Thursday, July 31, 2014
- by B.B. Branton
“If chemotherapy and a bone marrow transplant don't work then I guess that’s it. I don’t want to die, but I am not afraid of dying and there is a big difference.
“The Lord is taking care of me and I know I’ll go to heaven when I die.”
-- East Ridge Volunteer Wide Receivers Coach Austin Roden
Something was wrong. Seriously wrong. But Austin Roden did not
Two weeks ago, his hands were numb and he had severe
headaches and after some tests the doctor gave him the news he did not
expect to hear.
The brain cancer he had beaten three years earlier had
returned in the form of six tumors.
“I was in shock, started crying and told myself ‘I don’t
want to hear this,’” said Roden who works for Lipsey Logistics and is also a
volunteer wide receivers coach for his alma mater, East Ridge.
Eight Treatments: Roden, 24, has finished the first of eight chemotherapy
treatments as he will spend every other week in the hospital until mid-November.
“If the chemo doesn’t work, then the doctors will try a bone
marrow transplant,” said Roden who played football, soccer and basketball for
the Pioneers graduating in 2009.
“If the bone marrow transplant doesn’t work then I guess that’s
it. I don’t want to die, but I am not afraid of dying and there is a big
“The Lord is taking care of me and I know I’ll go to heaven
when I die.”
And while the Lord has His hand on Roden, the young man also
has friends who have come along side in this tough time, including Leslie
Hixson his girlfriend of four years who was Miss East Ridge as a senior in 2011.
“We are in this fight together with Austin,” said East Ridge
football coach Tracy Malone.
“Austin has done a super job with our receivers as he has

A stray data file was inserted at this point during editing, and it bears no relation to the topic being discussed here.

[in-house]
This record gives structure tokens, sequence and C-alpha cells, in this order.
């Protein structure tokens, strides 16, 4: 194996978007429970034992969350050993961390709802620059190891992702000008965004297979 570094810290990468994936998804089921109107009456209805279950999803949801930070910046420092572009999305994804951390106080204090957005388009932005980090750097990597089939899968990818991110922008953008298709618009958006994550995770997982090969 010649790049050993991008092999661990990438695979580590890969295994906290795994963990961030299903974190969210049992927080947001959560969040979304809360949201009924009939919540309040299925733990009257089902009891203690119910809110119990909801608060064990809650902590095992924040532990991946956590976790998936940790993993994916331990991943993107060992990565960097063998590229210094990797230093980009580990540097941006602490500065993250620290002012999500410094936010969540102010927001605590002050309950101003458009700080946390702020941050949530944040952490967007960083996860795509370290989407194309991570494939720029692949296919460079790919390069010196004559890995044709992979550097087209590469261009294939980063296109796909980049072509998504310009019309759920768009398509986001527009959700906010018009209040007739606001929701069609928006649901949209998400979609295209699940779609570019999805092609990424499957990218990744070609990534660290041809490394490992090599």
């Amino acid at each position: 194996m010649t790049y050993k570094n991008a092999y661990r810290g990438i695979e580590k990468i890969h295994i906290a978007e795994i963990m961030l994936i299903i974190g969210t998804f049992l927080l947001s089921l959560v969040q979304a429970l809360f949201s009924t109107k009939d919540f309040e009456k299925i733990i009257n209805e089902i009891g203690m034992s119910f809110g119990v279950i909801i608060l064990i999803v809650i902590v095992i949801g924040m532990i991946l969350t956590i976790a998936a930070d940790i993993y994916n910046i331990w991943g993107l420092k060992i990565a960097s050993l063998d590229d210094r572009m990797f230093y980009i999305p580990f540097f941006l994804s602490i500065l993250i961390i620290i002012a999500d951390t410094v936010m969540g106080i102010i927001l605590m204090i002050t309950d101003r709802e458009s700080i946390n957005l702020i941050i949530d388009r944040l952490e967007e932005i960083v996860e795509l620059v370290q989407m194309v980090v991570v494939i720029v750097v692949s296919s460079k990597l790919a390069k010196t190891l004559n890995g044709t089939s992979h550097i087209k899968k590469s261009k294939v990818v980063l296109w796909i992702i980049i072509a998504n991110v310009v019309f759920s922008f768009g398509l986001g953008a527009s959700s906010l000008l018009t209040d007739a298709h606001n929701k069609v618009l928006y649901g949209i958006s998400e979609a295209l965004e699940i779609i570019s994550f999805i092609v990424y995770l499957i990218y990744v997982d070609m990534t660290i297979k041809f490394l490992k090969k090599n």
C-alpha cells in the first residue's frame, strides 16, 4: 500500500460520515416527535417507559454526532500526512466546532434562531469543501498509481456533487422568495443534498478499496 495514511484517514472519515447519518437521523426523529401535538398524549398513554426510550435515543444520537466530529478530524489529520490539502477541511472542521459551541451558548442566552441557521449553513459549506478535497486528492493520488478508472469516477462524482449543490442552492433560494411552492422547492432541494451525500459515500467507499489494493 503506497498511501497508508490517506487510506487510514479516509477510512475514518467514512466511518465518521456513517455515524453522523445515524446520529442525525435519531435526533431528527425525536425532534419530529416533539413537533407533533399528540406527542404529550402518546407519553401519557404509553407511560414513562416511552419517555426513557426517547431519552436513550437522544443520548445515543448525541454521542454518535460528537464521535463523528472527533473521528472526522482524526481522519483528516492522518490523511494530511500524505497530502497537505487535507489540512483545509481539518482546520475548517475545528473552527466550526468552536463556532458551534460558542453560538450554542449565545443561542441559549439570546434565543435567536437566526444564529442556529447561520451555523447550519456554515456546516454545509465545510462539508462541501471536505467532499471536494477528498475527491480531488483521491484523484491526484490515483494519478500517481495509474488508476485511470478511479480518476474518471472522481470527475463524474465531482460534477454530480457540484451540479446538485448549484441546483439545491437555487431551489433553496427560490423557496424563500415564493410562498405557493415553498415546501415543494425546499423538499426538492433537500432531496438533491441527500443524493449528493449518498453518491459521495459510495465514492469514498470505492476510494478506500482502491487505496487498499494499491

been like a sponge working all winter watching game film learning as much as he
“It’s hard to see someone that young fighting for his life.”
Roden is appreciative of the support he has received from
the East Ridge football family.
“The receivers I have been working with have stopped by the
hospital to show me their support which is great,” said Roden who has a strong
athletic family including his brother and former East Ridge quarterback Bradford
Turner and his dad, Arthur Roden who was one of catchers on the 1977 class A
state champion Lookout Valley High School baseball team.
Roden’s first bout with brain cancer came in June of 2011 as
a seizure led to tests which showed one tumor.
“I was lying next to a pool in East Ridge that summer and
all of a sudden my body started shaking and I couldn’t breathe and thought I
was going to die right then.”
The doctors successfully removed the one tumor and told him
he was cancer free in Nov. 2011.
“I was not scheduled to see the doctors for my yearly
check-up until this September until I started feeling bad last week.”
Now in the early stages of his second battle with cancer,
Roden has great support and prayers from friends and family and excellent
medical advice from his doctor.
“No doubt this will be an uphill battle for me the next few
months as I won’t be able to coach my guys this fall, but I do plan to attend
as many games as possible cheering them on to victory.”
And Roden’s battle through recovery should provide ample inspiration for his band of receivers
to give 100% for their coach in the season opener (Aug. 22) at
Walker Valley with the home opener the following week against Notre Dame (Aug.
contact B.B. Branton at email@example.com